The American Conservation Ethic: The Principles of Conservation
Change Is Overdue
- Environmental Policies Increasingly Ineffective: Congress is spending more and accomplishing less to conserve America’s environment and use the nation’s natural resources wisely. Since the 1970s, environmental public policy has jeopardized the environment and American liberty by empowering and enlarging distant bureaucracies, imposing inefficient and restrictive mandates, and crippling free markets.
- Policies Don’t Address Environmental Realities: Many federal laws and rules are outdated. Some have accomplished significant environmental improvements but need to be revised to better address outstanding challenges. Implementation of others has strayed far from intended purposes for little environmental improvement in return.
Real Environmental Reform
- Freedom as the Impetus: Free people and free markets are the engine of superior environmental policy for a cleaner, healthier, and safer environment.
The American Conservation Ethic
The American Conservation Ethic applies the tried and true values of rights and responsibilities to conservation with eight guiding principles:
- People are the most important, unique, and precious resource.
- Renewable natural resources are resilient and dynamic, responding positively to wise management.
- Private property protections and free markets provide the most promising new opportunities for environmental improvements.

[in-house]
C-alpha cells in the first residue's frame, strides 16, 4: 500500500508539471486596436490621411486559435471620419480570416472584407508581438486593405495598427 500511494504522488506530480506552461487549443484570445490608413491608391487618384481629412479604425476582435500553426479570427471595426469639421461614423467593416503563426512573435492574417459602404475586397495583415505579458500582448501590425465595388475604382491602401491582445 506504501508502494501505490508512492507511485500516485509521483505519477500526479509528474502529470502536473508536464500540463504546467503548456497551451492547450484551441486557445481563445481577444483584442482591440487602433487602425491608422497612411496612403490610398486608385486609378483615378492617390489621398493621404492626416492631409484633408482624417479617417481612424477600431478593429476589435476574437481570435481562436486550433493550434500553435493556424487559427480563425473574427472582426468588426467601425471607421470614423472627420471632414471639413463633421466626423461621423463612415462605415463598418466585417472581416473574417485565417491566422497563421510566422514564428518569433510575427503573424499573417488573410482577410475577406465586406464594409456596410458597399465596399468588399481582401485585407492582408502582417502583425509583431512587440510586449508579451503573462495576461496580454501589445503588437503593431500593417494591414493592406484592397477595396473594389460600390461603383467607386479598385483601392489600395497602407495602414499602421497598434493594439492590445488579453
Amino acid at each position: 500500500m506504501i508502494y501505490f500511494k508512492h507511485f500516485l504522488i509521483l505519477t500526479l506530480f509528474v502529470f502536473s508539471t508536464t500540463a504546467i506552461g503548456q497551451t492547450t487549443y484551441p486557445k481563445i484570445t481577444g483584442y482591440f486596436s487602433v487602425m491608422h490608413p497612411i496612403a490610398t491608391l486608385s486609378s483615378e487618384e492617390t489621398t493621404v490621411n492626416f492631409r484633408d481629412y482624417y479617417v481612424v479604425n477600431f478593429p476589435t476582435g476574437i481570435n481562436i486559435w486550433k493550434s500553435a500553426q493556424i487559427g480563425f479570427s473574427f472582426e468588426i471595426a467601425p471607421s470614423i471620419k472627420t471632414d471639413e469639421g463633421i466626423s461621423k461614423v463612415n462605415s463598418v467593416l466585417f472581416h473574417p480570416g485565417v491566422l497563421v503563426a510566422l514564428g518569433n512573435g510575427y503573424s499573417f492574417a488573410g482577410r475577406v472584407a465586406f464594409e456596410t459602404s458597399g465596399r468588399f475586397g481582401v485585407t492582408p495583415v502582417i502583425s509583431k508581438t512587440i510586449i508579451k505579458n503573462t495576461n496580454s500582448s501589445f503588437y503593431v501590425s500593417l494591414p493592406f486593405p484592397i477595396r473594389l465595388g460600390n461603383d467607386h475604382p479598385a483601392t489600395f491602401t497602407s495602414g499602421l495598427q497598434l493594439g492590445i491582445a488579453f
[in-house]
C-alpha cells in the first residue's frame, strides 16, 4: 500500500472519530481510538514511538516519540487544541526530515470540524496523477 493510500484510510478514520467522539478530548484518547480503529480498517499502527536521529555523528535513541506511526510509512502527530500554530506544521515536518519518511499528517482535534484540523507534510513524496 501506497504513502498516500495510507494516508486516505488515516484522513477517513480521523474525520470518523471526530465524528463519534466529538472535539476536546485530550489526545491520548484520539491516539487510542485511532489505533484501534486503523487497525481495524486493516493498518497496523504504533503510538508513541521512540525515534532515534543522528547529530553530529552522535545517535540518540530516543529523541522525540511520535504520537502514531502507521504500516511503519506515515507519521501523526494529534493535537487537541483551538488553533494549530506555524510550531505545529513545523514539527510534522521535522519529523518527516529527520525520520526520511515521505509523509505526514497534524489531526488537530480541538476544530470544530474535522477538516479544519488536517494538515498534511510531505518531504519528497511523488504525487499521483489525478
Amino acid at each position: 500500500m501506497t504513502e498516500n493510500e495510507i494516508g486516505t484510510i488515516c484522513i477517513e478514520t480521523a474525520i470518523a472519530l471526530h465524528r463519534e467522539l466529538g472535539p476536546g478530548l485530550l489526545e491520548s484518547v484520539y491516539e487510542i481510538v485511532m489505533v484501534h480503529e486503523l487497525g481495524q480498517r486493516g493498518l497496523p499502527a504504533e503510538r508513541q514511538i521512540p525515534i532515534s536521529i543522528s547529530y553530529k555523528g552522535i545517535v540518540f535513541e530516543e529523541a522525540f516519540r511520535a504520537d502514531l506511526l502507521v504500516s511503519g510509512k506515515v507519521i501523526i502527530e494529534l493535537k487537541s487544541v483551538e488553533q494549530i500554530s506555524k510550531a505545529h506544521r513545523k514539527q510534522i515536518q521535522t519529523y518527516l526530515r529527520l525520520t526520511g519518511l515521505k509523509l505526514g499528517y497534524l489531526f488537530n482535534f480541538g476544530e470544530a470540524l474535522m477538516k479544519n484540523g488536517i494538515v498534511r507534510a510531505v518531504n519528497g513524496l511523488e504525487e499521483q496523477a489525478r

- Efforts to reduce, control, and remediate pollution should achieve real environmental benefits.
- As we accumulate scientific, technological, and artistic knowledge, we learn how to get more from less.
- Management of natural resources should be conducted on a site- and situation-specific basis.
- Science should be employed as one tool to guide public policy.
- The most successful environmental policies emanate from liberty.
A Constructive Way Forward
- Uphold the sovereignty of the individual: Encourage stewardship by protecting and extending property rights at the most basic levels and create a simple formula for compensation in cases of eminent domain and regulatory takings. Clearly define what and who is being regulated in new laws and established ones such as the Clean Water Act. Create a clear path of review and appeal for individuals being regulated.
- Uphold the sovereignty of the states: Devolve more of the responsibilities and rewards of environmental stewardship to states. This would include opening access to federal lands and shedding other sections of the federal estate. Reaffirm state authority over EPA dictates to manage pollution challenges, as laws such as the Clean Air Act assert.
- Uphold the sovereignty of the nation: Restore congressional authority over major regulations from federal bureaus and install measures that require a reasonable balance of regulation costs and benefits. Wait on regulations until the science is settled, as in the case of CO2 regulations. Engage in international environmental agreements tailored to the needs and abilities of participating nations for the most effective outcomes.
For more information, please visit http://www.heritage.org/research/projects/environmental-conservation.